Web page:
Is your Sourcing Strategy covered for El Nino?

The Supplier Information & Performance Dossier (part1): An Introduction
May 5, 2014
Seeing the unseen
Procurement for Porter’s 5 Forces: Part 4: Threat of New Entrants
May 6, 2014
Show all

The weakening trade winds and the warming of the waters in the Pacific Ocean are creating concerns about possible occurrence of El Nino in 2014 – a weather phenomenon that occurs once every five years on average. According to various meteorological agencies there is a 70% -75% chance of it occurring this year.

El Nino impact

Although El Nino impacts weather patterns globally, certain countries are more prone to the extreme climatic conditions. Parts of South East Asia (Indonesia, Singapore & Malaysia) & Australia can experience low rainfall, resulting in droughts, having a direct impact on the agricultural outputs thus affecting the commodity prices. Some of the commodities that would be affected include nickel, crude palm oil, cocoa & coffee. The commodity prices for crude palm oil as well as cocoa are already seen to be ascending. According to a recent post in Wall Street Journal, experts are already estimating a 15% jump in the global food prices in as a little as three months after an El Nino occurs.

As businesses look to take advantage of the global supply chain, they also risk exposing themselves to global uncertainties. We are well aware of the supply chain implications natural disasters have.  With the global supply chain already reeling under the effects of global warming, the possibility of an El Nino occurrence will only accentuate the hardship faced by procurement professionals especially in the Mining, Food & Beverage and Consumer Packaged Goods sector.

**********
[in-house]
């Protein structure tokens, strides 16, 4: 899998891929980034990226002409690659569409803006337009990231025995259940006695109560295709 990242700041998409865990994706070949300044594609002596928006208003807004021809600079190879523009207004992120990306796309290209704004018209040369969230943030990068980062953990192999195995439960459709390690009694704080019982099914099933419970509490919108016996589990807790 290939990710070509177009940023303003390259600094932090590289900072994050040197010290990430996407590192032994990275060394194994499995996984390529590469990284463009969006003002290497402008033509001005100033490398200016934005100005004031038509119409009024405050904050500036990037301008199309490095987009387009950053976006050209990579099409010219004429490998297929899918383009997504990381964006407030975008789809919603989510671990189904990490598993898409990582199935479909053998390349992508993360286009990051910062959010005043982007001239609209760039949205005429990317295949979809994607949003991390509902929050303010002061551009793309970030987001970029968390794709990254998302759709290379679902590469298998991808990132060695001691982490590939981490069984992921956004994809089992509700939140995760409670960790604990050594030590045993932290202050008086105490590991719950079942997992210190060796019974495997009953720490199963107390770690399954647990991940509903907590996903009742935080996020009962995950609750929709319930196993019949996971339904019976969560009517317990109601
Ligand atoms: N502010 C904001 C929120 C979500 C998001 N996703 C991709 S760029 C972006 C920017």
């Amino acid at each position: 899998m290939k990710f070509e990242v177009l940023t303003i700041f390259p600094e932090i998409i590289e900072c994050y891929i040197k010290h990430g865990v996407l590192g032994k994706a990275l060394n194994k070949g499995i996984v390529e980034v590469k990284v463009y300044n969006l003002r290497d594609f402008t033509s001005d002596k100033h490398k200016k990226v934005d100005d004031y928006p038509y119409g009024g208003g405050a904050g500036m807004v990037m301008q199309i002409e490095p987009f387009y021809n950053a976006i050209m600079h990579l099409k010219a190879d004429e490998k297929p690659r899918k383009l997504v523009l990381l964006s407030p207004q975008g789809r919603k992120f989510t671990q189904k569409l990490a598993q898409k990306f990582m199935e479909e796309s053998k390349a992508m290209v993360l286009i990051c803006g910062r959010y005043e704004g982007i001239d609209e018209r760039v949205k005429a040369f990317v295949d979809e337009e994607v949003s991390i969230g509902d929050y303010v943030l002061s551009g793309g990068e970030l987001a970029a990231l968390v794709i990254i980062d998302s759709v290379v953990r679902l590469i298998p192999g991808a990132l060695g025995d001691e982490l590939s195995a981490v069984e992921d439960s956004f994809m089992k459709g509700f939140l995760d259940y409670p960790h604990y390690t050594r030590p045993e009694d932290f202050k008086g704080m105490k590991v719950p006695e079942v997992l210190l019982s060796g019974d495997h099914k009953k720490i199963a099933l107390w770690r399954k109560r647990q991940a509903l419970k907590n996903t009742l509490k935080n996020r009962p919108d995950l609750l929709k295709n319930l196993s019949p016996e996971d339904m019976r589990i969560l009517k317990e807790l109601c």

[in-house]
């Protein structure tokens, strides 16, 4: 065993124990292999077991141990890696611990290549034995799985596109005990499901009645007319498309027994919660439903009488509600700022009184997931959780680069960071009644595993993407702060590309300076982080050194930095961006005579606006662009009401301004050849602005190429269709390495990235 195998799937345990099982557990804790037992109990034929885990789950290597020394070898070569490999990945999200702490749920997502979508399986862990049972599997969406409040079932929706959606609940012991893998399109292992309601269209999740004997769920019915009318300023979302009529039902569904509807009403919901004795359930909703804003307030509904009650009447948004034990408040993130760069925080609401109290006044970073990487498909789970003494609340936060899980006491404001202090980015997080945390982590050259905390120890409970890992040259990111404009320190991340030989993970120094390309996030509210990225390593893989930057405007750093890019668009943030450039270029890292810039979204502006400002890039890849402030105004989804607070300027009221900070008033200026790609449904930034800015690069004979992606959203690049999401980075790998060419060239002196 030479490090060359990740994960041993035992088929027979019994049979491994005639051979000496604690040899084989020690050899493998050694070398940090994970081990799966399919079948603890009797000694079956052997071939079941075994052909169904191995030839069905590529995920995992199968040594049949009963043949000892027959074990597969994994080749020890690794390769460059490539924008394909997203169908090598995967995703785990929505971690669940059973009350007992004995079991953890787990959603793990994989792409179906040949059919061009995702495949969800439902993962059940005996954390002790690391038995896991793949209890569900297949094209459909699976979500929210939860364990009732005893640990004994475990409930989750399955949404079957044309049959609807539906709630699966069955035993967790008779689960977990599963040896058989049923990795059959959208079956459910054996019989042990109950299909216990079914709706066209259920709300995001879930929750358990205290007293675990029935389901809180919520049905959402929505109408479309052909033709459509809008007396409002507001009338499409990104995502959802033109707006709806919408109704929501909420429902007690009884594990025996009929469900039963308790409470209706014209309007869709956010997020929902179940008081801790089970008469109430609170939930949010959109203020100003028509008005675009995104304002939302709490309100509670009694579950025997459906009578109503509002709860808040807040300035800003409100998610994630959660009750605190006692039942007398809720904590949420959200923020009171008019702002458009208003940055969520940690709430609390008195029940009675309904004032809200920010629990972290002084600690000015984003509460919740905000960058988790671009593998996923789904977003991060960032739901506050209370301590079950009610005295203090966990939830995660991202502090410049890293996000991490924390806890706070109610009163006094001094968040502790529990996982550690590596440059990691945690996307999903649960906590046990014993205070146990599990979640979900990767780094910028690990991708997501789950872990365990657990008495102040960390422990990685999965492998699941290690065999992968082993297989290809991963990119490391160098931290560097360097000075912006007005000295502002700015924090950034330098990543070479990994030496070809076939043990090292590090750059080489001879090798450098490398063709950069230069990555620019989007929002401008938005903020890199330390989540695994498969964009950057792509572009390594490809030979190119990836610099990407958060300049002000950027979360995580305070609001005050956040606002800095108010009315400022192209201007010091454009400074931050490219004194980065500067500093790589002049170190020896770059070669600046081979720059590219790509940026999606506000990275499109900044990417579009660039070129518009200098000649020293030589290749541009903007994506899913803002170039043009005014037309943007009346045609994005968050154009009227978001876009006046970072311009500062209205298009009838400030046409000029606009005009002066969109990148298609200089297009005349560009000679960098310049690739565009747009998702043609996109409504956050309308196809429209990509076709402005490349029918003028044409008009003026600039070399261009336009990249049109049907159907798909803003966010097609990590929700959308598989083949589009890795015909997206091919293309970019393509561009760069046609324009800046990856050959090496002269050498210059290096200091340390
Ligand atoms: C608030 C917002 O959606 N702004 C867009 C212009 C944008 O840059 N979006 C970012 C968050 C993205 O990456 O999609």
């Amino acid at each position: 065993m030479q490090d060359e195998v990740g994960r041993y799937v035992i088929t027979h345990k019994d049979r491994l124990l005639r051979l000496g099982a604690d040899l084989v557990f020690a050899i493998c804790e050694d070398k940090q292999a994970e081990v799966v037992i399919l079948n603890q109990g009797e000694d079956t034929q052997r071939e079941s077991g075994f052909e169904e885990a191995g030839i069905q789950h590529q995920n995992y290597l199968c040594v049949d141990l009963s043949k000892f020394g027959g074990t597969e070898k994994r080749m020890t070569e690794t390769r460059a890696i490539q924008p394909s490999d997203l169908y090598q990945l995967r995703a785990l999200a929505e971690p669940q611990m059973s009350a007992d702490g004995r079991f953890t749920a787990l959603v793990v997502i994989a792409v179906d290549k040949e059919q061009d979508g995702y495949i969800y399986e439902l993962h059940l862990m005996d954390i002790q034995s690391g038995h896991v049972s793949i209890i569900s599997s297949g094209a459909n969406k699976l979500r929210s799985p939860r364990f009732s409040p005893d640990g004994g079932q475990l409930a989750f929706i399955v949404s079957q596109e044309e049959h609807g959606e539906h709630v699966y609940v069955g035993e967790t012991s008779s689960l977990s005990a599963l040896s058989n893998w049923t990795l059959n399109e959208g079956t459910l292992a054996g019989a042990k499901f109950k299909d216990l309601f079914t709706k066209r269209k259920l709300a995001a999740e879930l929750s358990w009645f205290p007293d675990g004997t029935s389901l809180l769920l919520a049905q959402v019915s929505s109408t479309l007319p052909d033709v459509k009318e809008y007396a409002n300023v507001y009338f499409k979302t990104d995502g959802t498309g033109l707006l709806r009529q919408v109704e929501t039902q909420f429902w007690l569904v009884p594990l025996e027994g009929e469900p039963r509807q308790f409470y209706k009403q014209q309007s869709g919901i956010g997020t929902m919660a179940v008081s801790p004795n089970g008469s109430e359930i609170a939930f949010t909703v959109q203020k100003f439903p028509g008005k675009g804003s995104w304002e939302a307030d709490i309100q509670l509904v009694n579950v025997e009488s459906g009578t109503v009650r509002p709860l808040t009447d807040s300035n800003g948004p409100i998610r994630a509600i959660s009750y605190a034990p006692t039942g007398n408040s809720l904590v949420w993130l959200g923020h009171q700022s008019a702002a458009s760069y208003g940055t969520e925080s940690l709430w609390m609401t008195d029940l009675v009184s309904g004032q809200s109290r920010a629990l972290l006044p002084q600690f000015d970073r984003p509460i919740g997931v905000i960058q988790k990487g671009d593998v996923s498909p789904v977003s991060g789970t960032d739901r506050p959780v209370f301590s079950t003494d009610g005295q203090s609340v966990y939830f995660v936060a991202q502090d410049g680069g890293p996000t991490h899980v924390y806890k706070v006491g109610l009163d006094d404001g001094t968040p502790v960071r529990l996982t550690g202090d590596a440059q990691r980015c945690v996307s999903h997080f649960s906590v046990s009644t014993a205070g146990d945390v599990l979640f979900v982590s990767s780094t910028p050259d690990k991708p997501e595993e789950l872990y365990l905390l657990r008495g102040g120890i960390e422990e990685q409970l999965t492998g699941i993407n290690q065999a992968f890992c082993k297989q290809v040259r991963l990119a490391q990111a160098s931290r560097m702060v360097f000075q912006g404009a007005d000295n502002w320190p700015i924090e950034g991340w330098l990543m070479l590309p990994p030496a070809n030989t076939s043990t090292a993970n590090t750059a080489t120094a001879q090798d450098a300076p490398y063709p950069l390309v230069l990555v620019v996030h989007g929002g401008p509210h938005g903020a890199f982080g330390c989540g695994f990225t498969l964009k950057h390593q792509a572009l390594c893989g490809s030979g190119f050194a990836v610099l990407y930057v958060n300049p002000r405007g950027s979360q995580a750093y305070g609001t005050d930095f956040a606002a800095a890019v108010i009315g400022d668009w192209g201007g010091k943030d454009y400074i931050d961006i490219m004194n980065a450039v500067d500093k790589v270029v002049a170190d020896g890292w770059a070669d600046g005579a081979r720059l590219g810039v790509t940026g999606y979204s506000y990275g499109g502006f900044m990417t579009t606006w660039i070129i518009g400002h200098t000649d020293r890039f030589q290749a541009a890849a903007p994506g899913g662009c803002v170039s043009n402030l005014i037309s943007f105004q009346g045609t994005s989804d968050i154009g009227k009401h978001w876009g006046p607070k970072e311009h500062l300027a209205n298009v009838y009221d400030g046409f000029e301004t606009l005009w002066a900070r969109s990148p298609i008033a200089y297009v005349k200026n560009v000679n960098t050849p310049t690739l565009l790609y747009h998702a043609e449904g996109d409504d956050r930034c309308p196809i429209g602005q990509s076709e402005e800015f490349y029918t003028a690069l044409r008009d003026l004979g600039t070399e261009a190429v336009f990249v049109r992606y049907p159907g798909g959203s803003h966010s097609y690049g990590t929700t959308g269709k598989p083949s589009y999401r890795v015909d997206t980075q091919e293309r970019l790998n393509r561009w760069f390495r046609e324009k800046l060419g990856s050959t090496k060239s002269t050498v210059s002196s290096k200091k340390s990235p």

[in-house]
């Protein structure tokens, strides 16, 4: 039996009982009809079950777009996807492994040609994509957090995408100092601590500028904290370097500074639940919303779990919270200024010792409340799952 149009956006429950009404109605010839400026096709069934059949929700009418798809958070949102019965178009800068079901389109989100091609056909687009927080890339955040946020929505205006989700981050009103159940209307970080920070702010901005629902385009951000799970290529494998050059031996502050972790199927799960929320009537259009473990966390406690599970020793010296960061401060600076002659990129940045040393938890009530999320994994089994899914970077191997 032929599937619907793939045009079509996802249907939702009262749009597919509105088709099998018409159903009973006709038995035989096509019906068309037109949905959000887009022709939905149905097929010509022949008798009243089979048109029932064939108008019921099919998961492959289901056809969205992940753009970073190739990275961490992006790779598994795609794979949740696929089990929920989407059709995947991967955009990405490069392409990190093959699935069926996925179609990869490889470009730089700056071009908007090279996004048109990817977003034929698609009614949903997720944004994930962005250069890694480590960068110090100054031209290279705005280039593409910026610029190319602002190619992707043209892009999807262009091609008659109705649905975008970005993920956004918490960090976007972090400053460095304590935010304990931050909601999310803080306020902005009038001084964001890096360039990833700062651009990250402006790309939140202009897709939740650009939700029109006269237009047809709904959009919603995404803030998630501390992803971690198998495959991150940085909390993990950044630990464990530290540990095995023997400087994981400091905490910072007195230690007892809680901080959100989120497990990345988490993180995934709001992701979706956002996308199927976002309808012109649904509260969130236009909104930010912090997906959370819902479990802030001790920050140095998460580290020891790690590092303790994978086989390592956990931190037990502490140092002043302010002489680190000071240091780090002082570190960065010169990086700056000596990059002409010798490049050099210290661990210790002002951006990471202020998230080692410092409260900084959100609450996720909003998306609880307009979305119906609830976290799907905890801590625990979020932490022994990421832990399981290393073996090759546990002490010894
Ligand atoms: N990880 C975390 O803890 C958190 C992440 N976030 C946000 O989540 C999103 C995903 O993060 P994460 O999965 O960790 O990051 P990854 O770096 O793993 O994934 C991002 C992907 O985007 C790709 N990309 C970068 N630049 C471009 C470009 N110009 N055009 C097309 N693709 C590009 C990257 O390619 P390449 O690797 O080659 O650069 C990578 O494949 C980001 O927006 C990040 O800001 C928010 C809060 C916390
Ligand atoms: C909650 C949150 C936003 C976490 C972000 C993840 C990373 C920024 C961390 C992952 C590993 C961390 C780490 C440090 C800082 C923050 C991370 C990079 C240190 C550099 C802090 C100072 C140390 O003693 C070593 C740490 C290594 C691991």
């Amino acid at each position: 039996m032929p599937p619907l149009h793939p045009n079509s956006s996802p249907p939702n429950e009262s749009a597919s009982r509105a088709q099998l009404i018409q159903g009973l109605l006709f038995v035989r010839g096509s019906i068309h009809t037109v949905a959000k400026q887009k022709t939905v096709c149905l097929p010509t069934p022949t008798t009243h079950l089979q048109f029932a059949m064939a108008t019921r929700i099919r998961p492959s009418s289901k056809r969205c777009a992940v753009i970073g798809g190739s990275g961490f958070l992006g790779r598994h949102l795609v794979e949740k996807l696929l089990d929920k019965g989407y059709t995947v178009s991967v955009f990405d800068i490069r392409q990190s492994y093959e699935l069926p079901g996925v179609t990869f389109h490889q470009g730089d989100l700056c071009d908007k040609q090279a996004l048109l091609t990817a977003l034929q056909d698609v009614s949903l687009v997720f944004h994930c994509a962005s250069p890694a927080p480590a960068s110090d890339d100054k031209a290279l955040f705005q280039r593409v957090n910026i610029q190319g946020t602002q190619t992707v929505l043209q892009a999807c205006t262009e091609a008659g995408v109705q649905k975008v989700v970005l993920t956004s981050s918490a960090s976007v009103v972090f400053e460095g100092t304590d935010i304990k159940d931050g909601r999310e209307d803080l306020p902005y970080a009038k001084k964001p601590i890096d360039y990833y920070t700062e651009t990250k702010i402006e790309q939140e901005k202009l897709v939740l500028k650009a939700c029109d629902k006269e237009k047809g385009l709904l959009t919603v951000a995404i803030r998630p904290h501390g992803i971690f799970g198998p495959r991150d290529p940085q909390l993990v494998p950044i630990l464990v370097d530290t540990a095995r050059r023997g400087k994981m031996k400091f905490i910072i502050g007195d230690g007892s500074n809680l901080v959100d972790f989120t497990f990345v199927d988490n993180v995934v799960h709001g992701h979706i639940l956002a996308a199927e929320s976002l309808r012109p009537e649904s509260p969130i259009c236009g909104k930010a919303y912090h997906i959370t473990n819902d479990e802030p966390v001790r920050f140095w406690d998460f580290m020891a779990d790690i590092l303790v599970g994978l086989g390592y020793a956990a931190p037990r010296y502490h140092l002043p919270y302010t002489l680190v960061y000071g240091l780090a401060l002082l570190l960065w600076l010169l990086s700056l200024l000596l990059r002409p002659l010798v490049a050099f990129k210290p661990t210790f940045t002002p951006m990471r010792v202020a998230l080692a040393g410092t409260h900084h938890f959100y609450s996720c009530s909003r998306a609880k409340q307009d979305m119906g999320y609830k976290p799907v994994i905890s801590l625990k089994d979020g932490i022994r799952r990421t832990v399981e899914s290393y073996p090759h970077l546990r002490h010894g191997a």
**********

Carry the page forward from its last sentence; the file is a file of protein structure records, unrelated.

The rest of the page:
With supply chain performance having a direct impact on companies’ bottom line, the need to protect the supply chain from costly disruptions is by all means a major imperative for sourcing execs. According to a post in Harvard Business Review traditional methods for managing supply chain risk often fail to cover unforeseen events. This requires companies to evolve their sourcing strategies for better decision making to mitigate risks emanating  from unforeseen events like that of El Nino.

Is your organization also prone to El Nino impact? If so how are you planning to mitigate situations arising out of this phenomenon?  Share your thoughts in the comment section below.

Leave a Reply

Your email address will not be published.

Please solve this * Time limit is exhausted. Please reload the CAPTCHA.

By submitting this data, I acknowledge that I have read the Privacy Policy of Zycus and consent to the processing of my personal data in accordance with the terms of the Privacy Policy.